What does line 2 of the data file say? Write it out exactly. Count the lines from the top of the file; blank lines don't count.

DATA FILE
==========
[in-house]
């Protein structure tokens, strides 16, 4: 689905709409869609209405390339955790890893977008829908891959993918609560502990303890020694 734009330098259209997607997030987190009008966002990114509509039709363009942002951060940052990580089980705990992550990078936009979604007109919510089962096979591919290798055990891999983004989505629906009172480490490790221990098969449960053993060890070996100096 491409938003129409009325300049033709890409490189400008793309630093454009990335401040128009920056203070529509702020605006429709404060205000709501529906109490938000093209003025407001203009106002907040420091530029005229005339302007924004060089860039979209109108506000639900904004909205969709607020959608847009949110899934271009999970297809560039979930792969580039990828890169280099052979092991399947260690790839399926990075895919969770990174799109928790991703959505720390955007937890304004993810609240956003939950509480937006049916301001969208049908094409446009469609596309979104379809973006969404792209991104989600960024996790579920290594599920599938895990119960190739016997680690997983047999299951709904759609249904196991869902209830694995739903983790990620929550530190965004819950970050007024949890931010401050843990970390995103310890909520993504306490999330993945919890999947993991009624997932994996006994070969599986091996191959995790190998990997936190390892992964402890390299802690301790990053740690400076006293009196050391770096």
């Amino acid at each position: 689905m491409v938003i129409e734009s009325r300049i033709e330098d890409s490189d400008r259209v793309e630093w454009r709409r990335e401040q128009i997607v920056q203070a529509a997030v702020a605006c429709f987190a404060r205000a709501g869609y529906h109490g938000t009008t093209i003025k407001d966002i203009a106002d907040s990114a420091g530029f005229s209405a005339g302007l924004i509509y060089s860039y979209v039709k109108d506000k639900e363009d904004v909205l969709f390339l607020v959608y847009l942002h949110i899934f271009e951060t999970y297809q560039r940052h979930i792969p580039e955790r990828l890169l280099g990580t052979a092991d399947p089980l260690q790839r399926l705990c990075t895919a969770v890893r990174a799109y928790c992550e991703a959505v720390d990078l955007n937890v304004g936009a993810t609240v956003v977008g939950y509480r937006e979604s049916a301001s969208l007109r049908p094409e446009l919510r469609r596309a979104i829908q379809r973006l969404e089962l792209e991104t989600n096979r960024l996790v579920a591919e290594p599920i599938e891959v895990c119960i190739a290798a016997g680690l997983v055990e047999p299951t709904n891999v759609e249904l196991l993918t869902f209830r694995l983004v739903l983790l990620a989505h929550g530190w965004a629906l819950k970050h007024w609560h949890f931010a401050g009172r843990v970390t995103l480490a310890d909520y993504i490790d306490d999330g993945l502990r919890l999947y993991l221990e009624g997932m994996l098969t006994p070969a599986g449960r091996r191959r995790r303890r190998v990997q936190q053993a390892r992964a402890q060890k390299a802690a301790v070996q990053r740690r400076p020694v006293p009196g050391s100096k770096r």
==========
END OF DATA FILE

């Protein structure tokens, strides 16, 4: 689905709409869609209405390339955790890893977008829908891959993918609560502990303890020694 734009330098259209997607997030987190009008966002990114509509039709363009942002951060940052990580089980705990992550990078936009979604007109919510089962096979591919290798055990891999983004989505629906009172480490490790221990098969449960053993060890070996100096 491409938003129409009325300049033709890409490189400008793309630093454009990335401040128009920056203070529509702020605006429709404060205000709501529906109490938000093209003025407001203009106002907040420091530029005229005339302007924004060089860039979209109108506000639900904004909205969709607020959608847009949110899934271009999970297809560039979930792969580039990828890169280099052979092991399947260690790839399926990075895919969770990174799109928790991703959505720390955007937890304004993810609240956003939950509480937006049916301001969208049908094409446009469609596309979104379809973006969404792209991104989600960024996790579920290594599920599938895990119960190739016997680690997983047999299951709904759609249904196991869902209830694995739903983790990620929550530190965004819950970050007024949890931010401050843990970390995103310890909520993504306490999330993945919890999947993991009624997932994996006994070969599986091996191959995790190998990997936190390892992964402890390299802690301790990053740690400076006293009196050391770096």